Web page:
Volume 4, Number 4, November 2002
|SUBSCRIBE to Airbrush Talk© — It's FREE!!|
With Michael Cacy
Note: Michael Cacy is on vacation. His column will return in the January 2003 issue.
Kustom FX Templates - Something for Everyone
By Janean S. Thompson
|The professional Iwata Airbrush line is imported and manufactured exclusively by Medea Airbrush Products, along with commercial spray guns, Medea Textile Colours and Com-Art Airbrush Colours.|
In this first part (of two), we're going to look at the necessary equipment needs of the makeup artist who works as what is termed a "day checker." Within the film industry, the job of a day checker makeup artist is someone who is hired on a day-to-day basis. So, for example, on Monday the makeup artist will be given a work order to help over on the daytime soap PASSIONS (which is filmed at CBS Radford in Studio City, CA), applying makeup to a blind priest; and on Tuesday, the makeup artist is now helping out on JAG, which is shooting out in Simi Valley on a private ranch--a mere forty-mile drive (one way) from the artist's apartment. Oh, and by the way, the call is for 4:12 a.m.!
A common question that is always asked of me as both a working makeup artist and educator is "What airbrush equipment do I need as a day checker?" In fact, while I was writing this column on Stage 9 (at Paramount where ENTERPRISE is filmed), two makeup artists, separately, picked my brain on that very question.
The equipment issue for the makeup artist who is always on the go is one of weight and portability, whereas the professional airbrush illustrator, T-Shirt artist, and auto air brusher don't have to concern themselves with such issues. After all, they have the luxury of being able to work in the same location every day. That isn't the case with the makeup artist whose job can take him to anyplace in the world--from that of the controlled environment of a studio sound stage to working out of a trailer in the jungles of Central America! And though maybe not as exotic as the film industry, there are other freelance makeup and nail artists whose jobs demand complete mobility to apply their craft.
Besides needing their general makeup kit, the makeup artist will also bring a tall director's chair (for the actor to sit in while getting made up), an effects makeup kit, a hair kit, and sometimes even portable lights. Now add to that list the addition of the airbrush kit as well. As I mentioned in my first column, the use of the airbrush as a general piece of equipment to apply makeup is becoming increasingly more commonplace. So what basic equipment should you have if you work as a freelancer?
As far as airbrushes go, most makeup artists generally use the gravity-feed double-action models. Why? Well that type of airbrush can operate using only a couple of drops of product. For example, a complete coverage of foundation for a beauty makeup takes only 6 to 8 drops! The gravity feed airbrush is also easy to flush out and change colors relatively quickly, which is another reason for its popularity among makeup artists. Gravity airbrushes are also less prone to clogging, which is important when you have a Production Assistant (known in the industry as a PA) telling you that your actor has only five more minutes before he's due on set.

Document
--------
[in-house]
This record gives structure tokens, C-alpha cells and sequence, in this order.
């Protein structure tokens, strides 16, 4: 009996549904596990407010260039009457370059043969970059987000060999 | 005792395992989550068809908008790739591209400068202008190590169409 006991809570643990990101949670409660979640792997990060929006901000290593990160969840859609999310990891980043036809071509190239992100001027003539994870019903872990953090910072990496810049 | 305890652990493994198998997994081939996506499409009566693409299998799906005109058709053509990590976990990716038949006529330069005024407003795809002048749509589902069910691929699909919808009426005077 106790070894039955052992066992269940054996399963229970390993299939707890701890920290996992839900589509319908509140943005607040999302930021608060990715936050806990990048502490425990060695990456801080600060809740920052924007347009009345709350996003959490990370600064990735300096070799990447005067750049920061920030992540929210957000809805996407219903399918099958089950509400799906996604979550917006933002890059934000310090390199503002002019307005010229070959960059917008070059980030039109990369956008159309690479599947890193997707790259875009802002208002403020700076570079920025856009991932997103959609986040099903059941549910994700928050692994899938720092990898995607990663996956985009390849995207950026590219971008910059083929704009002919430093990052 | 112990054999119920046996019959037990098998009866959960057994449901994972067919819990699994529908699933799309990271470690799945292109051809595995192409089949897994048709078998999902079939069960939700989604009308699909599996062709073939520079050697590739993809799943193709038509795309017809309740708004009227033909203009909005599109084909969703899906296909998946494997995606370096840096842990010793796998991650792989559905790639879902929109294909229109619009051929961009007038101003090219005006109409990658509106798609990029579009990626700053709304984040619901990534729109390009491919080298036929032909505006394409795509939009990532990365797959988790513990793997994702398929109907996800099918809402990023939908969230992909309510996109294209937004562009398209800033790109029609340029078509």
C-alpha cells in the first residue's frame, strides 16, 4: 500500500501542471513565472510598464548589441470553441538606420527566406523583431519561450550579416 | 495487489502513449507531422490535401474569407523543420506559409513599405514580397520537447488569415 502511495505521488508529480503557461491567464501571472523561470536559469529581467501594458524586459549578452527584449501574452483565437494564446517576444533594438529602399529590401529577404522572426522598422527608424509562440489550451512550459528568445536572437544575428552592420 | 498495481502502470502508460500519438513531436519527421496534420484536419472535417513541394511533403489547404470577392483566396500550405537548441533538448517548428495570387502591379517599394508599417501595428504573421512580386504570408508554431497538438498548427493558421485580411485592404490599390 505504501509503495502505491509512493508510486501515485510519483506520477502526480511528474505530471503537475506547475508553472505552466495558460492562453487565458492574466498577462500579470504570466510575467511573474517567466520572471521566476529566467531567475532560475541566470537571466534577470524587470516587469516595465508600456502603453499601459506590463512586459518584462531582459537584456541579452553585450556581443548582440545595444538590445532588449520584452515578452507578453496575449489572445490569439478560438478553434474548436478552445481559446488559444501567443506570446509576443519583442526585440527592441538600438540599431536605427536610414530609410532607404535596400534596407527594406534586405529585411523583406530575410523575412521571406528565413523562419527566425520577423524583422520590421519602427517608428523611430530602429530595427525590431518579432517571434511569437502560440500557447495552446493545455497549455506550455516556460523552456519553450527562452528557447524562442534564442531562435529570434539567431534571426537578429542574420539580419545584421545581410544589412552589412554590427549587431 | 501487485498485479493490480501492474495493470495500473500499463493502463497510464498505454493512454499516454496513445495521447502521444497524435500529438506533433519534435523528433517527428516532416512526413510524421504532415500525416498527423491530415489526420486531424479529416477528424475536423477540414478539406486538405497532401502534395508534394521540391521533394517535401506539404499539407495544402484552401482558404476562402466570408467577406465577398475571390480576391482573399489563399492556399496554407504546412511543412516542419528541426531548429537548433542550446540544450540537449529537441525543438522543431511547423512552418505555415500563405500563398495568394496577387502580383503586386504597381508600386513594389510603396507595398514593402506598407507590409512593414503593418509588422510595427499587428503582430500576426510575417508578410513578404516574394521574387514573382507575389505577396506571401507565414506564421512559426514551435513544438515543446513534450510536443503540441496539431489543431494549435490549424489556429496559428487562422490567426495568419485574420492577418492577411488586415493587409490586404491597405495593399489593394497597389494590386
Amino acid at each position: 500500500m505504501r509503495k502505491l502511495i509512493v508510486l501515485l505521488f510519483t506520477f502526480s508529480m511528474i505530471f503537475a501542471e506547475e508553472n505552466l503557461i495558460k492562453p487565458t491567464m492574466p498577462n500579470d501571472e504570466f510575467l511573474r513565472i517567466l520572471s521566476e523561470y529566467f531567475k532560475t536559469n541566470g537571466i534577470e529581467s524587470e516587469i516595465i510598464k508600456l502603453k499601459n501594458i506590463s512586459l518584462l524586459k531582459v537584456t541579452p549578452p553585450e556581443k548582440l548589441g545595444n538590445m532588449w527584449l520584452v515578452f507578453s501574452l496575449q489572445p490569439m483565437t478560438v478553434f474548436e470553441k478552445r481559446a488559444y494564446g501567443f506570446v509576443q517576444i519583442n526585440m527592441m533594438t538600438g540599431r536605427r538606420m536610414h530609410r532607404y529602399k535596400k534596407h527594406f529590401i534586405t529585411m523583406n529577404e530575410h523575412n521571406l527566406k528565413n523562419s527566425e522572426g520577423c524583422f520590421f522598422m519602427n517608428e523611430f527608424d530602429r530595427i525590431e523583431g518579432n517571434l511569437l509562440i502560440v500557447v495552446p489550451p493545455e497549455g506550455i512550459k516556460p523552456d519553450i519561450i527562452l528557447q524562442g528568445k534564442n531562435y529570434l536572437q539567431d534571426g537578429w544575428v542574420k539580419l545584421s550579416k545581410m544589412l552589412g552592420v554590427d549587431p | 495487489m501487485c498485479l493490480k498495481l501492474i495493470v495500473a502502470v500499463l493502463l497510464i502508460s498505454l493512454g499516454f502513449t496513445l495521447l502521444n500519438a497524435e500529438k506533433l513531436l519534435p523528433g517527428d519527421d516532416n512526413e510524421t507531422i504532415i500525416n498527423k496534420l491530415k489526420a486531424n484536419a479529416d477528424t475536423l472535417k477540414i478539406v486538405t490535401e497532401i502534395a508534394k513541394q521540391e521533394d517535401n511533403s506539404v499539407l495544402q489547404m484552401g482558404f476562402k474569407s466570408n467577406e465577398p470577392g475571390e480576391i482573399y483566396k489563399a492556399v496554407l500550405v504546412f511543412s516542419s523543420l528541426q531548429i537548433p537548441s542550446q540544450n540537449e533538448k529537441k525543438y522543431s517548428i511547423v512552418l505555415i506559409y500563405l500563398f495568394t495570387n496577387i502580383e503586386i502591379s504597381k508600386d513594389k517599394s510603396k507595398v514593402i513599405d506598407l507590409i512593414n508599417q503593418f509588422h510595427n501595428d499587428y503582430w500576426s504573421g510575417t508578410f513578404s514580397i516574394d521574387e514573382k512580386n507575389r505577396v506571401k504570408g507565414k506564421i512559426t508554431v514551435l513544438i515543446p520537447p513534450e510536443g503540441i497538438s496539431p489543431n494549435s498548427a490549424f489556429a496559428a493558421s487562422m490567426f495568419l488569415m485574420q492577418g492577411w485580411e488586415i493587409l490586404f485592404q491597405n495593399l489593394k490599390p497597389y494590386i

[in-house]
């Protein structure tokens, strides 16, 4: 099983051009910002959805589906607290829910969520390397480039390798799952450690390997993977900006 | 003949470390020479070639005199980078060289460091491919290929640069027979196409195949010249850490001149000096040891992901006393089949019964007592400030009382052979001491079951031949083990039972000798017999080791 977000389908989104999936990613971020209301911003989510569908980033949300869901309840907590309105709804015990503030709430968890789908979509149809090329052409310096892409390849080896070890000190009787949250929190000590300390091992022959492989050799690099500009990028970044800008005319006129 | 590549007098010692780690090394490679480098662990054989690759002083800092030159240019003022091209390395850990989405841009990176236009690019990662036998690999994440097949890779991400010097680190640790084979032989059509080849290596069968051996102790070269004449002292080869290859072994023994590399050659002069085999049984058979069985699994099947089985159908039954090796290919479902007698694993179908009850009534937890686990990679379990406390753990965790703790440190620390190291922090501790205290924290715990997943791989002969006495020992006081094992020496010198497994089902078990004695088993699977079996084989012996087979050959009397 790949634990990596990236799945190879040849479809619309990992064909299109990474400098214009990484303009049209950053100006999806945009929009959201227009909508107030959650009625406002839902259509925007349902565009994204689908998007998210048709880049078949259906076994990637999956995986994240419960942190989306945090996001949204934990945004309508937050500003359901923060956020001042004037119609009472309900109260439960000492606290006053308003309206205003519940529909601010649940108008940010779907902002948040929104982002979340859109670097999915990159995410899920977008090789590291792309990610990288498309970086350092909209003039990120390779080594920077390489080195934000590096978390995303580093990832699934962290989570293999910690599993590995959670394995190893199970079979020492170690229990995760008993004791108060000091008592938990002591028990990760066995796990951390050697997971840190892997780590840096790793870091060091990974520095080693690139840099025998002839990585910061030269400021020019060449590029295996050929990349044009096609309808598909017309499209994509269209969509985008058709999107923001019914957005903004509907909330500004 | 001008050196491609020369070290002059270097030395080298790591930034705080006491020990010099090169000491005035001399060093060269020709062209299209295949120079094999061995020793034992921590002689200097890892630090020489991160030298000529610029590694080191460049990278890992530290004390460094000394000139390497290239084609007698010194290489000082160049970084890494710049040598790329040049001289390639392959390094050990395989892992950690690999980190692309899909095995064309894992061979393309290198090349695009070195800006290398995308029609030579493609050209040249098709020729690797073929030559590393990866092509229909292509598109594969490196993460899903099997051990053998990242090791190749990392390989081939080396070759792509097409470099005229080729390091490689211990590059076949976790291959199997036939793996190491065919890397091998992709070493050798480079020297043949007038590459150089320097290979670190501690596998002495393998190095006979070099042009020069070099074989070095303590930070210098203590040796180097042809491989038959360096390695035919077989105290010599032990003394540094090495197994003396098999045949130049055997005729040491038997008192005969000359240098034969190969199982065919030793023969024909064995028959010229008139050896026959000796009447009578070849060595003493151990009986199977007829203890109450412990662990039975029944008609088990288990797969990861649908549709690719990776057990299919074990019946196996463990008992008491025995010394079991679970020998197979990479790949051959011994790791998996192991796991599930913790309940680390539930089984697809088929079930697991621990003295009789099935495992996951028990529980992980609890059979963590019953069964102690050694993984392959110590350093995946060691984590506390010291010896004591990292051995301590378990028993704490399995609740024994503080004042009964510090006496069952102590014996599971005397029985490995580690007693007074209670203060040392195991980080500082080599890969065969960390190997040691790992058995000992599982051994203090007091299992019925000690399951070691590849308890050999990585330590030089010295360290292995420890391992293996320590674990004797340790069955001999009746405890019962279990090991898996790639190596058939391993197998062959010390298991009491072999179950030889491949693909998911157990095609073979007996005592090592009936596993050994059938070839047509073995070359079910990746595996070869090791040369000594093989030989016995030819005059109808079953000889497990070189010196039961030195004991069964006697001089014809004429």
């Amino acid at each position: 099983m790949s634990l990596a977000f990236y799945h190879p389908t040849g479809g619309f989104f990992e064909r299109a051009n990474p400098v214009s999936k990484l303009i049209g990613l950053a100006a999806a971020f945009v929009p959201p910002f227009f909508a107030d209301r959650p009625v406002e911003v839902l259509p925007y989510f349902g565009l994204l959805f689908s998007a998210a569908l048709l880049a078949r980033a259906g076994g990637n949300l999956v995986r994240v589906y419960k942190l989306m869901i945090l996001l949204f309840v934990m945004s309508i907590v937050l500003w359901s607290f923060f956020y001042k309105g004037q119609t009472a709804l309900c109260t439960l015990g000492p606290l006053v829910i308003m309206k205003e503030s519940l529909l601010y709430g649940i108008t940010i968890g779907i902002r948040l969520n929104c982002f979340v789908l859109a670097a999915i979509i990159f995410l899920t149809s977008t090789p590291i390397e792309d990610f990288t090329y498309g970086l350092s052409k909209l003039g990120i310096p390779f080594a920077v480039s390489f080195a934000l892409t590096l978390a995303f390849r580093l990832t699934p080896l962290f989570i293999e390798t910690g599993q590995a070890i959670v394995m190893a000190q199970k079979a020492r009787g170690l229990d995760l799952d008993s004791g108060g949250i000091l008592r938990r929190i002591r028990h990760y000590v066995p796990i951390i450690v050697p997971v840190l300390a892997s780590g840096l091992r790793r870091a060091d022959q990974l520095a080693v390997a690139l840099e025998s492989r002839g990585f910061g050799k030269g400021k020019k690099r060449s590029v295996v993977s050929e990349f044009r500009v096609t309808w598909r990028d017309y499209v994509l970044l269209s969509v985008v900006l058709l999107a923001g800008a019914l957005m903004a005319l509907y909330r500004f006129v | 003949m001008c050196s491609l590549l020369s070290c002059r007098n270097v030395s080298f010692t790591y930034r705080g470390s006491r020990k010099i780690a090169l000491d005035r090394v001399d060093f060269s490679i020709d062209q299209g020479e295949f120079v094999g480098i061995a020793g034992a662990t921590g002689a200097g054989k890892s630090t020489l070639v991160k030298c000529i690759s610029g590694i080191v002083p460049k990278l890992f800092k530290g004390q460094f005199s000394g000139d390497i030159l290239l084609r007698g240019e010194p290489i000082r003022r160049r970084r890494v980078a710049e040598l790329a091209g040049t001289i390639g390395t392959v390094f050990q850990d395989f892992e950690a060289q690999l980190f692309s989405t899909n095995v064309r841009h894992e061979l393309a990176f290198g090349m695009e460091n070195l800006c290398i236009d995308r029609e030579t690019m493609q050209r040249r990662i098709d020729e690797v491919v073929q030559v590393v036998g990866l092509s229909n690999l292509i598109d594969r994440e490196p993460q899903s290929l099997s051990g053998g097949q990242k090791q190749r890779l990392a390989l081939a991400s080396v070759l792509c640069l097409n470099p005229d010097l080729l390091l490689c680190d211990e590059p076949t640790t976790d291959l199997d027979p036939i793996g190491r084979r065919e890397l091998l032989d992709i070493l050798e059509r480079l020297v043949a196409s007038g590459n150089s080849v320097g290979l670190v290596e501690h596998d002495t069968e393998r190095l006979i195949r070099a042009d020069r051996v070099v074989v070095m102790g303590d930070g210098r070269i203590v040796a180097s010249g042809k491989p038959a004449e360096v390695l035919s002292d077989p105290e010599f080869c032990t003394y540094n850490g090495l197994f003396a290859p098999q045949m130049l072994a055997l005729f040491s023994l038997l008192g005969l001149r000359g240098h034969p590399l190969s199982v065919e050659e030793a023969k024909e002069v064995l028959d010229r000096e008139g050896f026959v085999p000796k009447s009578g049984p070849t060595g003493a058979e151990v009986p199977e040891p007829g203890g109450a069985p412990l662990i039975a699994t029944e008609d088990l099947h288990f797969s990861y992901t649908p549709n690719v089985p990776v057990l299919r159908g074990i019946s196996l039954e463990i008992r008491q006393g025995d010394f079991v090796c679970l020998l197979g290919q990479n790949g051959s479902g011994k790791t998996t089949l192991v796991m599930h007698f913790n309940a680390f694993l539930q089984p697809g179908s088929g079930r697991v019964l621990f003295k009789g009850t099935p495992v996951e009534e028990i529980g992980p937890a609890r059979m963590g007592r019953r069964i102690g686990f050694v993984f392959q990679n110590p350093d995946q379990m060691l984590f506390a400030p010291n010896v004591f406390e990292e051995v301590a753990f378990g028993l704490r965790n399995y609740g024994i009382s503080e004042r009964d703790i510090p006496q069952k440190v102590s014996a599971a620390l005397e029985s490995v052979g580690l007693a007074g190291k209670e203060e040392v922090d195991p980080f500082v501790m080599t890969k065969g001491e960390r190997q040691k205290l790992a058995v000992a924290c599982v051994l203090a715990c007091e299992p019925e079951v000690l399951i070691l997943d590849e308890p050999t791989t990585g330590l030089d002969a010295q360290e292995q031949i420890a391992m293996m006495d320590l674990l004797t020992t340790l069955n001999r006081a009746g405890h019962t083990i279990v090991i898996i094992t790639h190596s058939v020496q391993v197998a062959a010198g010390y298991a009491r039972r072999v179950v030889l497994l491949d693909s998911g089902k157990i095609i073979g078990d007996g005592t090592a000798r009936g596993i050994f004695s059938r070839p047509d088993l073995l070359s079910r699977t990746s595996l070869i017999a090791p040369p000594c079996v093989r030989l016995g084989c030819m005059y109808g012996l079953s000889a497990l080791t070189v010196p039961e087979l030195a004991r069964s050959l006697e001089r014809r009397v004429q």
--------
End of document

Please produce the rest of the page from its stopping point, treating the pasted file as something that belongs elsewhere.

Iwata's Eclipse and Revolution double-action gravity-feed airbrushes are quickly becoming the standard among makeup artists. (Fig. 1 & 2) Some artists prefer the convenience of siphon-feed airbrushes, preferring the ease of snapping a bottle into place.
|Artool Products Co.|
|Art bridges for painting and drawing with soft and wet mediums. Safety non-slip rulers, and cutting mats for use with art and utility knives and rotary cutters. Low-tack film for airbrushing, illustration and fine art. Airbrush templates for illustration and graphics. Body art and finger nail art accessories and paint. Manufacturer of innovative art materials, tools and airbrush accessories for fine art, illustration, T-shirt art, body and finger nail art, sign and automotive art and graphics. Artist Bridges, Cuttingrails, Freehand Airbrush Templates, Friskfilm, Artool Cutting Mats, Body Art and Nail Art supplies.|
Of course, besides the airbrush, the other major equipment concern is the type of air compressor best suited for the job. While most professional airbrush artists will choose the silent oil compressors to work with, their very design does not lend them to being mobile. Most manufacturers of silent compressors recommend that the oil be drained before transporting them. In addition, this style of compressor is neither lightweight nor highly portable for the makeup artist who is always on the go.
Instead, the diaphragm compressor is a better choice. For instance, the Iwata Smart Jet with its auto shut-off makes it a perfect compressor. (Fig. 3) It's small and compact, making it ideal for the makeup artist on the go.
If you do a high volume of spray work, then the Iwata Power Jet would be the perfect choice. (Fig. 4) Though not lightweight, it still is quite portable. I suggest using a luggage cart to wheel it around. The Power Jet features a 3.5-liter air storage tank and allows for multiple operator use. From the moisture filtration and pressure regulation to zero pulsation (extremely helpful when doing line work), the Power Jet has the "Smart Technology" at a good price.
Other compressors used in the makeup industry are Kopykake's Kroma Jet and Air Master compressors. The Kroma Jet is one of the tiniest compressors available and not a bad choice for the occasional airbrusher. And probably one of the most unusual air compressors is the Tamiya Spray-Work Air Compressor. This compressor uses re-chargeable 7.2 V battery packs to operate! It's great for on-set touch-ups when there isn't access to a power source. This compressor was used extensively for the recent Tim Burton re-make of the sci-fi classic, PLANET OF THE APES.
It should be pointed out that makeup artists use a very low psi (pounds per square inch) when spraying product on an actor's face--between 3 to 10 psi! That low a pressure is unheard of in other airbrush professions.
Air hoses that have quick-disconnects are another must for the makeup artist. And don't forget the "male" side of the disconnect for your airbrush! I always carry several in my case for emergencies.
To keep my air hoses organized, I like to use multi-use Velcro straps, which are available in most hardware stores. (Fig, 5) Also found in your neighborhood hardware store are hose screen filters, which are normally used to filter water. The number #30 mesh filter fits nicely into the color cup of my Eclipse airbrush, allowing me to strain product. (Fig. 6)